Down the Rabbit Hole: When Medication Leads to Weight Gain
A particularly vicious circle when prescription medication makes you fat.
Posted May 21, 2014 | Reviewed by Lybi Ma
Many medications, including antidepressants, antipsychotics, mood stabilizers, corticosteroids, beta-blockers, hormonal contraceptives, insulin, and even medications for allergy such as diphenhydramine (Benadryl), cause weight gain—even considerable weight gain—in susceptible patients. Far more medications result in weight gain than in weight loss. Initially, there were only anecdotal reports of weight gain with prescription medications but the extent of the problem was delineated when Allison and his colleagues conducted comprehensive literature searches (Cheskin et al, 1999; Allison et al, 1999) almost 15 years ago and found medication-related weight gain was “under-recognized” by clinicians and sometimes resulted in patients’ noncompliance with treatment.
How much weight is someone willing to gain when he or she is on a medication? That question was posed by Sansone and colleagues to a sample population of over 200 Midwestern, suburban (and primarily women) in a primary care practice. For either a medical or psychiatric non-life threatening condition, this sample would accept a weight gain of about 5 1/2 pounds. If the medical or psychiatric condition involved a life-threatening condition, people were able to tolerate a weight gain of 13 pounds or higher. Of note, though, in this particular sample, more than 5% were unwilling to gain any weight.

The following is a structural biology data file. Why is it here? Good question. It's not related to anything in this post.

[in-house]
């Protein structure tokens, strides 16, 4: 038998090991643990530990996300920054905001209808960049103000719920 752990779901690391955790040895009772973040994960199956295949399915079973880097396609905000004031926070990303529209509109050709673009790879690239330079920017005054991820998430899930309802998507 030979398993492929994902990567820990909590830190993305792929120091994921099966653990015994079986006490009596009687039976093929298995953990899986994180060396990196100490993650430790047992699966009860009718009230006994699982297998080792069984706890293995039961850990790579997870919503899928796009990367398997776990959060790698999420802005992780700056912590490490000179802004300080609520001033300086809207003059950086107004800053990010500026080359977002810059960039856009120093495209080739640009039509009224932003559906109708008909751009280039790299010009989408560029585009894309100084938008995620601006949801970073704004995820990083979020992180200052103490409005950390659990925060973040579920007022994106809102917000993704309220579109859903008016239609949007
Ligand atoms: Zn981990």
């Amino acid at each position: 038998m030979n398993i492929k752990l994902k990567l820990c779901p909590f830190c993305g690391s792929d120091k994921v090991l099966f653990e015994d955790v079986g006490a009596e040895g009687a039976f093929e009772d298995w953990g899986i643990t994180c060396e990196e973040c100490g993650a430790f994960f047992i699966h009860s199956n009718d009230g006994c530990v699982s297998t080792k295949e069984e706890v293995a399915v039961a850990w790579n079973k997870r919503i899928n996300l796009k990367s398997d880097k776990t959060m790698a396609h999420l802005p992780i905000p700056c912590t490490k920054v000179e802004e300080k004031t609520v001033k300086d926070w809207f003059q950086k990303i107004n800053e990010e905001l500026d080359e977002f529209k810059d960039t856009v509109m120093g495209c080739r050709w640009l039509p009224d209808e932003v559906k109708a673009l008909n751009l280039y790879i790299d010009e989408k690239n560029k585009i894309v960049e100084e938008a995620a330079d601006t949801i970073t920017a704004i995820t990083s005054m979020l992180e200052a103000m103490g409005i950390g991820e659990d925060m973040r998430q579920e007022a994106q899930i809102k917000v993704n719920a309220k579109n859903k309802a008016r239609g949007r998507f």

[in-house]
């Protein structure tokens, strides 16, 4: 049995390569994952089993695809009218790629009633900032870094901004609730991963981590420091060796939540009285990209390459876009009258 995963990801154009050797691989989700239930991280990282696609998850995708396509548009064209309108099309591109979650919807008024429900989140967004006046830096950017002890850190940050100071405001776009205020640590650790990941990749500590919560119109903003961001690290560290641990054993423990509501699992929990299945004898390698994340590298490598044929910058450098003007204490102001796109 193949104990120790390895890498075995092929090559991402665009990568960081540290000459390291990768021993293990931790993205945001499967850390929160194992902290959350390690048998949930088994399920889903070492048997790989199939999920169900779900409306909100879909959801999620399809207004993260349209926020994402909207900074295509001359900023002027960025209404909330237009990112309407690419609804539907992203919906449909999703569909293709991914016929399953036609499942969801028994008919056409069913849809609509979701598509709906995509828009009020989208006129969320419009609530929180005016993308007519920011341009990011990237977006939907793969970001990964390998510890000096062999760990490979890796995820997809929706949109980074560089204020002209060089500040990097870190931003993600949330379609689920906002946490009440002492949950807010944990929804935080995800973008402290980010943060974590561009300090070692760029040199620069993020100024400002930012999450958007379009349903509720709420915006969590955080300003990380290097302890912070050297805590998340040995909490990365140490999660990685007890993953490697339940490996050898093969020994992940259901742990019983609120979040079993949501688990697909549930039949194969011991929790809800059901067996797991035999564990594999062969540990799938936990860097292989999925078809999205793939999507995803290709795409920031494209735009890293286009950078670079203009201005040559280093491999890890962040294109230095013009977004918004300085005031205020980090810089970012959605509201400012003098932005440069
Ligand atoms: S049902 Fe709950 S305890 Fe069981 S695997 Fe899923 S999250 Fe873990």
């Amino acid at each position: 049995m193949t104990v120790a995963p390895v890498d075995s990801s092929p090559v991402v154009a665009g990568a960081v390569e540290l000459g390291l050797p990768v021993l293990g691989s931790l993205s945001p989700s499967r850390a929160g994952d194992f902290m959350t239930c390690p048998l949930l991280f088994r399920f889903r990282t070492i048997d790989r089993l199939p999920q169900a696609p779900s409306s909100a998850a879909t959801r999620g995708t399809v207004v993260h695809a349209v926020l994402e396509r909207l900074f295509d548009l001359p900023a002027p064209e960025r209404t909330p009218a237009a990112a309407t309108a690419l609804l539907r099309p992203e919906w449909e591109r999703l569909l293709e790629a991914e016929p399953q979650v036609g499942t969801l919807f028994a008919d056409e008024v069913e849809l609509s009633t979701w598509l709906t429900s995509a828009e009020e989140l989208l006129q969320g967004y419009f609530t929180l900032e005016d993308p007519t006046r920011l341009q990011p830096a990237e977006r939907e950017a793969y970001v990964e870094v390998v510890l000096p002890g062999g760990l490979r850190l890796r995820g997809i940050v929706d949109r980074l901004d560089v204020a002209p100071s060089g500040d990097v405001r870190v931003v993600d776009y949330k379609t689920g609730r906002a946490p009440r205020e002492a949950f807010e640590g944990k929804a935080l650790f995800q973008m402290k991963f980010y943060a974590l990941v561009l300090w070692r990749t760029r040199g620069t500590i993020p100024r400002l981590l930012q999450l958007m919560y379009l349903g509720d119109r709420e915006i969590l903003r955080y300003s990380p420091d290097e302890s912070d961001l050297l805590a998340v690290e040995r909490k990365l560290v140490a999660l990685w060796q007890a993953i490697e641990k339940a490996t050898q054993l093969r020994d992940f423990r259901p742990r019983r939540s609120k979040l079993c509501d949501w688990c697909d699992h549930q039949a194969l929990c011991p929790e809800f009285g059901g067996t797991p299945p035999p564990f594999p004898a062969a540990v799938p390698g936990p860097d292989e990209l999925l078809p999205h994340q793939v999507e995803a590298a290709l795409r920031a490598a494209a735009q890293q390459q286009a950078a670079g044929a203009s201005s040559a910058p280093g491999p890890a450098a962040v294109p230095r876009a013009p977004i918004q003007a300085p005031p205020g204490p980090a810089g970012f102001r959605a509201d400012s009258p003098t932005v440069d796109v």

In other words, for some, any weight gain is intolerable, regardless of the efficacy of the medication prescribed. For others, though, it is not just an issue of aesthetics: weight gain produced by medication may lead to serious metabolic abnormalities such as insulin resistance, hypertension, abnormal blood lipid levels, and even overt type 2 diabetes in those genetically vulnerable. This is particularly common in the so-called second-generation antipsychotics.
Medications can cause weight gain in the short term (within the first 8 to 12 weeks) and the long term (several months to a year), according to Hasnain and Vieweg, in the journal Postgraduate Medicine (2013.) There is a suggestion that those who gain weight in the first several weeks of treatment are more likely to continue to gain, though some medications like the selective serotonin reuptake inhibitors (SSRIs) result in some weight loss initially but ultimately weight gain over the year.
Why do some medications cause weight gain? There are several factors, and the more mechanisms involved, the more likely weight gain will occur. For example, some medications may cause an increase in appetite specifically by receptor blockade. Wysokiński and Kloszewska in a recent article in the Journal of Advanced Clinical Pharmacology (2014) reviewed the complex hormonal system involved in short-term satiety and long-term energy storage. These authors note that histamine H1 blockade and serotonin 5-HT2C receptor antagonism are responsible for the weight gain that is seen with antipsychotics such as clozapine (Clozaril), olanzapine (Zyprexa), quetiapine (Seroquel), and risperidone (Risperdal), as well as antidepressants such as some of the SSRIs, most notably with paroxetine (Paxil).